Wednesday, May 13, 2009

The Sweetness of Leaving

It's easy to forget when in the throes of one that endings are beginnings.

My life in Dublin is ending. By next Saturday morning, I will have gathered all my possessions either brought or acquired here, and fly them, along with me and two cats, back to Boston. It's one thing to fall in love with a place while on vacation--even on an extended vacation. But this was no vacation. There was "vacation" along the way, but as a whole, this was a life. I (co-)created a life here in Dublin, befriending Donnybrook and Ringsend, Ballsbridge and Temple Bar--even Howth, Greystones, Wicklow, Westmeath, Killiney, Dalkey and beyond. The westernmost Counties stole my heart, for sure. And although on one hand I preferred the time I spent in the countryside, I have grown a strong and sure affection for "Dublin's Fair City."

Then there is the apartment: the "terrace" the whole length of these floor-to-ceiling windows, the patio plants, the blooming cyclamen, the tea mugs in constant use, the egg cups-turned-candlesticks, the barmbracks and brown soda breads, the EuroSpar "pantry" downstairs, the rainbow hunts, and the countless hurried walks with less time than we needed to get to our film or gallery or meetup. Next Saturday, our life here goes "Poof!" It will exist no longer. Sure, the "candlesticks" and the tea mugs might survive transport, if one or the other of us takes them. But the apartment is already re-rented, the packing has already begun, the plane ticket is long paid for: I am going, and all this will be no more. Dublin's not going anywhere, I know. I can return. But I can never return to this life.

This life was a glorious, sometimes challenging, enlightening, joyful, and temporary life. I have been so busy feeling sad about the ending, I haven't paid a lot of attention to the ultimate source of the sadness: I loved what I am leaving. And it is thanks to that loving, thanks to the exquisite richness of the time, to all the components of that richness--colorful, vibrant fragments in the stained glass panel that is the sum of it all--that I am sad to leave it.

Yet the "Poof" and the awareness of the "Poof" has me cherishing it all with renewed vigor. Only nine days remain. In those nine days, I will enjoy the remaining ducks eggs, I will feast my eyes on the Book of Kells at Trinity. I will pore over Henry Clarke's windows at Hugh Lane and at Bewley's. I will imbibe one more long draught of the Yeats exhibition, buy my book of Wilde's wit and witicisms, and frolic amidst the deer of Phoenix Park. I will savor the last of the Polish confitura, the French picholines and Pomerol. I will kiss my sweet love goodbye, at least for a time. There have been tears and there will be many more. That's the thing about leaving, about endings when they are so final: they are bitter, but also sweet--that's "the sweetness of leaving," I want to call it just now.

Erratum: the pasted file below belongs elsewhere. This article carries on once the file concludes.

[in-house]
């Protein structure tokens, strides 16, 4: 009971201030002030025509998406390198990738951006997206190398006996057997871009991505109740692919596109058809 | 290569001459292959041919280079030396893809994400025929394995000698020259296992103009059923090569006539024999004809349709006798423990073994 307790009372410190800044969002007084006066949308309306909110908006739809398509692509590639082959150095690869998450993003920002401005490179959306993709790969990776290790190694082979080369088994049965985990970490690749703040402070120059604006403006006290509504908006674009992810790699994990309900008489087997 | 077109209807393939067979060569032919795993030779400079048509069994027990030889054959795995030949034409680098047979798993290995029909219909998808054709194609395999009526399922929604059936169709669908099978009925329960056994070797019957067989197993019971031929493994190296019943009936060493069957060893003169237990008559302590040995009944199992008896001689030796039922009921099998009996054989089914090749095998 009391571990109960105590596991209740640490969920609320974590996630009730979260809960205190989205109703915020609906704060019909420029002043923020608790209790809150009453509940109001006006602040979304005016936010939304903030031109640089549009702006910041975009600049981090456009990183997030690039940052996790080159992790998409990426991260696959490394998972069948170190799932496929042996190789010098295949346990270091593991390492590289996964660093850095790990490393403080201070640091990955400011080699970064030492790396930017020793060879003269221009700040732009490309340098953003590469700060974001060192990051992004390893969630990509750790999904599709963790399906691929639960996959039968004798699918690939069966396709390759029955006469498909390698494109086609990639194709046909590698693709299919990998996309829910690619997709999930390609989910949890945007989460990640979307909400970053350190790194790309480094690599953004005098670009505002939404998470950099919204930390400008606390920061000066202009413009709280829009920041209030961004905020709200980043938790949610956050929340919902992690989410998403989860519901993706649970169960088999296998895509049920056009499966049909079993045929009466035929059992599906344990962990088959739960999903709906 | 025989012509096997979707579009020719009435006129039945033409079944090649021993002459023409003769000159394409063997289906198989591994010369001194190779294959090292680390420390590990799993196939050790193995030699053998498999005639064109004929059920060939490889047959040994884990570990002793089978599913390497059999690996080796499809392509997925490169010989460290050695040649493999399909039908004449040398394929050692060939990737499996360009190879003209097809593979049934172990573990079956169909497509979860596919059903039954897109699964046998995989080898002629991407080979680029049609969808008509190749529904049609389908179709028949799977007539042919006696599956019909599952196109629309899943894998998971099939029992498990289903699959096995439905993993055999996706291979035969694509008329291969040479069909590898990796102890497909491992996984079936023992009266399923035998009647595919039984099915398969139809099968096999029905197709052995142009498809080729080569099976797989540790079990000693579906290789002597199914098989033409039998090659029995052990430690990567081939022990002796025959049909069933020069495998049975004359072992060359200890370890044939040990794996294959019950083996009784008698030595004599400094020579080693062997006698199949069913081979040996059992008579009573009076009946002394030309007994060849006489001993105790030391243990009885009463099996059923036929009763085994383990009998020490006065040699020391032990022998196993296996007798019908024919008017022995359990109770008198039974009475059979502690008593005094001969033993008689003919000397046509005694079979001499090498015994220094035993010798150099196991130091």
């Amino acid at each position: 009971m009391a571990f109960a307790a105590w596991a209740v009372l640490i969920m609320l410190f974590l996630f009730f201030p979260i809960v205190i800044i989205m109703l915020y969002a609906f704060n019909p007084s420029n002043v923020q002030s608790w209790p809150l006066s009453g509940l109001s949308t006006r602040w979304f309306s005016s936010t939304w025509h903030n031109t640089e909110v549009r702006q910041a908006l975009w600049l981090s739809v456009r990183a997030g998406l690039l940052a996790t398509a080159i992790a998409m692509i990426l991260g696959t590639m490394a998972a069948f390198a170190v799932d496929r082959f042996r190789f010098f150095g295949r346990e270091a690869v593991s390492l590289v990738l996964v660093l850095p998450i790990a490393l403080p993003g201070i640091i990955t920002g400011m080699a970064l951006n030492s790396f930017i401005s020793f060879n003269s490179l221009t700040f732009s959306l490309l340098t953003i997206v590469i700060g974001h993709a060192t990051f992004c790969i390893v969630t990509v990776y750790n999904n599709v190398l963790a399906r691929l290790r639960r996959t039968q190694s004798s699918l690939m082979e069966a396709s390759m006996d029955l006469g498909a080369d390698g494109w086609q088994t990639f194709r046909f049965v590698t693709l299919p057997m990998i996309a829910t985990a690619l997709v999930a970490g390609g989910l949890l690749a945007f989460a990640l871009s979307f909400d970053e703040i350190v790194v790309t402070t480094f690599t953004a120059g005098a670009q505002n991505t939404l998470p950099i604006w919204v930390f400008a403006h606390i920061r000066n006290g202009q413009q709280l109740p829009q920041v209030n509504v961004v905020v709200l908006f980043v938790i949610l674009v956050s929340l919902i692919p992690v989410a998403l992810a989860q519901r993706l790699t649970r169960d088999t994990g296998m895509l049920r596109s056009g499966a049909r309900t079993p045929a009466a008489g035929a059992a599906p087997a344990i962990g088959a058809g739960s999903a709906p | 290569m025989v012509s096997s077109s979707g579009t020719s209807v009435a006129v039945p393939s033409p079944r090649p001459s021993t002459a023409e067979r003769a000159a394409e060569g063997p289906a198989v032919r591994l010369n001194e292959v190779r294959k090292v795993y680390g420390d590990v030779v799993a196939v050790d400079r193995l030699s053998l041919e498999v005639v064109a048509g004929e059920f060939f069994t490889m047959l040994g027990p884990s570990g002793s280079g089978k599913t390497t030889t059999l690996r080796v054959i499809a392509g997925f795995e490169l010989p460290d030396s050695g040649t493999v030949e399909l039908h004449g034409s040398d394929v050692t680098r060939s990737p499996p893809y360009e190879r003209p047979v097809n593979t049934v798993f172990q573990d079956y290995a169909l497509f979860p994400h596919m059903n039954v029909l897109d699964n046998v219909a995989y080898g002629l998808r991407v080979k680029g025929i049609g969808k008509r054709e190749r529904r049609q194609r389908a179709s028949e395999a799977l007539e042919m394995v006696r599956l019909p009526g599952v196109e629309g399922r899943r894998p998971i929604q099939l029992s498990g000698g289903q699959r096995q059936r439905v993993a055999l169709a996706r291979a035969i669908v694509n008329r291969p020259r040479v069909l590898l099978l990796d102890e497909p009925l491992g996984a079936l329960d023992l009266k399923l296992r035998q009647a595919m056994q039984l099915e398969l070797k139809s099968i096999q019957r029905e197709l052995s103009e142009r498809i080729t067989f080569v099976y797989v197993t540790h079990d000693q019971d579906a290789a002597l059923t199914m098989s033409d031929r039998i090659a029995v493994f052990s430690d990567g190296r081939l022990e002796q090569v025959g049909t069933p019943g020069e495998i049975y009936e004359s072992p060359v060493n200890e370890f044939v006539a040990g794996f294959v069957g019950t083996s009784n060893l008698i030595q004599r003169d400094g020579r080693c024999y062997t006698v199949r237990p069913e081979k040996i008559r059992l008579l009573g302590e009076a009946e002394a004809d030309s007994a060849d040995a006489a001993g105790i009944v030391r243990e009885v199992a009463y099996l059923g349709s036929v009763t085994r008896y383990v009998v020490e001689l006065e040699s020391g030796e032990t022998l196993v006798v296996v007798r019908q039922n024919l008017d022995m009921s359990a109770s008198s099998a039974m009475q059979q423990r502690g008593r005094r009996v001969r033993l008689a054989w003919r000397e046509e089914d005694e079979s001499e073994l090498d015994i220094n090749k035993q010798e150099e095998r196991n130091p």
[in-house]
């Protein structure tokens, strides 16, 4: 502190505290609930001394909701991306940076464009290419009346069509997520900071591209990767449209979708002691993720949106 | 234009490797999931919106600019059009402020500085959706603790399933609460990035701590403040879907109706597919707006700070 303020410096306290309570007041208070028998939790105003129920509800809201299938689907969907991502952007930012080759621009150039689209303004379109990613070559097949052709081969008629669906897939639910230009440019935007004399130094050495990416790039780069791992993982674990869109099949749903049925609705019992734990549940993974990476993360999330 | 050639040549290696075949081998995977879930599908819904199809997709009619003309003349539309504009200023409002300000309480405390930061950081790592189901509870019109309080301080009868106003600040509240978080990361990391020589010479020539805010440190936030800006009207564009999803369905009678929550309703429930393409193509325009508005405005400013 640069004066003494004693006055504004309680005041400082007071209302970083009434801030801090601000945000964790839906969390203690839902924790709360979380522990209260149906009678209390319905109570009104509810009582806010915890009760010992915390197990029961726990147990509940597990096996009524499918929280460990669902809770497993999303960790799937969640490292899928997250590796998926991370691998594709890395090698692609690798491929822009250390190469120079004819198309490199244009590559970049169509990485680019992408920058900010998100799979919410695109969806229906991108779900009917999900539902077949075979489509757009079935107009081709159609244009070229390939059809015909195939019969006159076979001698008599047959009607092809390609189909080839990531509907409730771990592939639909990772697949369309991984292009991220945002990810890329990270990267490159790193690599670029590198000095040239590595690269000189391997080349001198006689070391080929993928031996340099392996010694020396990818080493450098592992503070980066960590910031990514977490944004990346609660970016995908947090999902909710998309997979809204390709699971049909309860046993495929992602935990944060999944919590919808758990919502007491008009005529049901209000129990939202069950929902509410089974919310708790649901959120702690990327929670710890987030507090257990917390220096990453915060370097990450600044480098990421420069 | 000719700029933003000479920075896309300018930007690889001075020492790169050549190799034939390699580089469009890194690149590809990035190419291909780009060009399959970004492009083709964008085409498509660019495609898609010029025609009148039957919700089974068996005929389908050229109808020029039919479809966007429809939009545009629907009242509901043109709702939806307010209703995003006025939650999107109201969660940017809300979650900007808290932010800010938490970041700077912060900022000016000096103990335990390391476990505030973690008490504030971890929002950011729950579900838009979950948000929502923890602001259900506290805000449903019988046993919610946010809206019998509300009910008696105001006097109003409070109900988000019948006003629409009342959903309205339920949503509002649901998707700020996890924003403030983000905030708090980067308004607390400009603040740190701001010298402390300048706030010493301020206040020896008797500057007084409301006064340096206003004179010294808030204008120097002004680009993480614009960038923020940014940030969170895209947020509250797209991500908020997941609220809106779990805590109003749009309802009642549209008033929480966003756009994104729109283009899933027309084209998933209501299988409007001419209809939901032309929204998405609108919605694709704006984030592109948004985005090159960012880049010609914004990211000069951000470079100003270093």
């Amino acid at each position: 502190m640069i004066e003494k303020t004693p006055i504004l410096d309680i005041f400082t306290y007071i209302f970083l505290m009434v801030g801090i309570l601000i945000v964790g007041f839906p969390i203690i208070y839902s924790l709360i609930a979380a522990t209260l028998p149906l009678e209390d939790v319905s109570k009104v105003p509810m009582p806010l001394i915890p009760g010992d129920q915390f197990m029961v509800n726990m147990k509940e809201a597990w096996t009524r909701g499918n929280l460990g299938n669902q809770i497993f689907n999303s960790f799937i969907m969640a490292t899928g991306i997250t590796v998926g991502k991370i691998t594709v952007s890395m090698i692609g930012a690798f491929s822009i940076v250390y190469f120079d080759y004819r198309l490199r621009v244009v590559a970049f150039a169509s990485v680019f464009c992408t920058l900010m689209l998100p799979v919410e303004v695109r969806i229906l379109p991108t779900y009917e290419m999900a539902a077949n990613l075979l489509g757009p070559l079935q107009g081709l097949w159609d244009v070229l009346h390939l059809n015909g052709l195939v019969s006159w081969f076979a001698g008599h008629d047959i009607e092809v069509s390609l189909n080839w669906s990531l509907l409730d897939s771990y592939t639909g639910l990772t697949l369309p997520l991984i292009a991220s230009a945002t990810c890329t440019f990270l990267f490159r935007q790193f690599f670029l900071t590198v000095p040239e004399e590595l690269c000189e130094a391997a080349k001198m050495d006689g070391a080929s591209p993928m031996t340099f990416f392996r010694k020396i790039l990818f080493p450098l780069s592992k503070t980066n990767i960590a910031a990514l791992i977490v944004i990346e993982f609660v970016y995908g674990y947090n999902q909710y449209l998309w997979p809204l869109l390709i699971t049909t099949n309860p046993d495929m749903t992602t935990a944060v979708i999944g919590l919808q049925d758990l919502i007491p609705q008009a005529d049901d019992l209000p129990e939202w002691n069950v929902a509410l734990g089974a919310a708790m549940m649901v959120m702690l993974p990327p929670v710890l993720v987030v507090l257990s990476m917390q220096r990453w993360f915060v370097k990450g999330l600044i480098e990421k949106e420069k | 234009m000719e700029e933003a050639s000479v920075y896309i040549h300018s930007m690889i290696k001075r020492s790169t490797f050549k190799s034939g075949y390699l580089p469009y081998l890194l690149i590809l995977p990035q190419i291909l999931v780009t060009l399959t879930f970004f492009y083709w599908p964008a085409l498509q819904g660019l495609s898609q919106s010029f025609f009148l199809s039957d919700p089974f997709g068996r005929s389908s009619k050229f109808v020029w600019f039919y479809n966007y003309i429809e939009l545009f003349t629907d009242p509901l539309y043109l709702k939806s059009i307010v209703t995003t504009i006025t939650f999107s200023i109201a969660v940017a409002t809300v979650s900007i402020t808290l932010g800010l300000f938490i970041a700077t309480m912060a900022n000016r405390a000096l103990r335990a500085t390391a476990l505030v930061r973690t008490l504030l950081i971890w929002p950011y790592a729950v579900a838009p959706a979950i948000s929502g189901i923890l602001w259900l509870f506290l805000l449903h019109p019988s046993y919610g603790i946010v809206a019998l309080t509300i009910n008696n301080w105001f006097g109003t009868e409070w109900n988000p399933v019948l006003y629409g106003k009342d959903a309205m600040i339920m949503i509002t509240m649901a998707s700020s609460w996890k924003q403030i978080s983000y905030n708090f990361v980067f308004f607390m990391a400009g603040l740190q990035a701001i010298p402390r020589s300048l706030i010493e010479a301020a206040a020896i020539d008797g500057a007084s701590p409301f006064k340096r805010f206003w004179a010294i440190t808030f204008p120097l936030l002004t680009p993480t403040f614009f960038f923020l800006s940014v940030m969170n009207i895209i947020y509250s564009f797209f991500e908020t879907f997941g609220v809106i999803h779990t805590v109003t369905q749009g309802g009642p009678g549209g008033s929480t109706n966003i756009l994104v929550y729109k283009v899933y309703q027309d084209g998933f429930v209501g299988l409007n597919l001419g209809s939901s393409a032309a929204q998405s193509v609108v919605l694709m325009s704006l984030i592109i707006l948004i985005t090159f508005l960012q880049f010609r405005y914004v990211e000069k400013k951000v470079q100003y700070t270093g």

Before me is yet a new variation on the canvas of sky that is the view from the apartment. Beneath that ever changing sky--never the same twice--is the "stage" of Wicklow Mountains. Across that stage the gulls are illuminated as they wheel and dip. Across that stage, planets and flying swans, moons, curtains of light and rain, of dawn and dusk have drawn: come and gone. I think I could watch this living drama for decades and never tire of it, constant surprise that it is. But maybe not, because the nature of staying is to stop seeing with the eyes of one who is going.

It's just a trick of thought, though: it is all going; we are all going.

I take photographs not to outwit this force, but often ignoring it, I realize. It shouldn't surprise me, as I walk around Dublin, that the early spring bursts--daffodils, tulips, hyacinths, primrose--I shot a month ago are all gone. Brown dirt patches have replaced those riots of color and fragrance, alight with honeying bees, that once dazzled the senses.

How much of life I live under the illusion of sameness, of steady-as-she-goes! Too often I forget it is all a grace and fleeting. I am grateful to this leaving for restoring me to the preciousness of that fact, grateful to this stage of earth, this canvas of sky for their reminder that change is constant, that there are no second chances.

And if I've said all this a hundred times before then good: it bears repeating. We are leaving everything all the time. In every moment, we begin again. Someday I'll really get this. Someday I'll master the dying that is required to really live.


Blogger Buenos dias con Poesía said...

You will start again. I miss to live in someother place for a while. I have never been in Dublin but I will soon. I doubt it about Boston. Too far. From America I prefer Brasil.

Nice to read you.

4:32 PM  
Blogger Kathryn Deputat said...

Thank you for reading, JL, and for your heartful comment--you're right!

There's a lot to love about Dublin. Home in Boston now, and I miss Ireland already! It was wonderful - I do recommend it!

10:00 PM  

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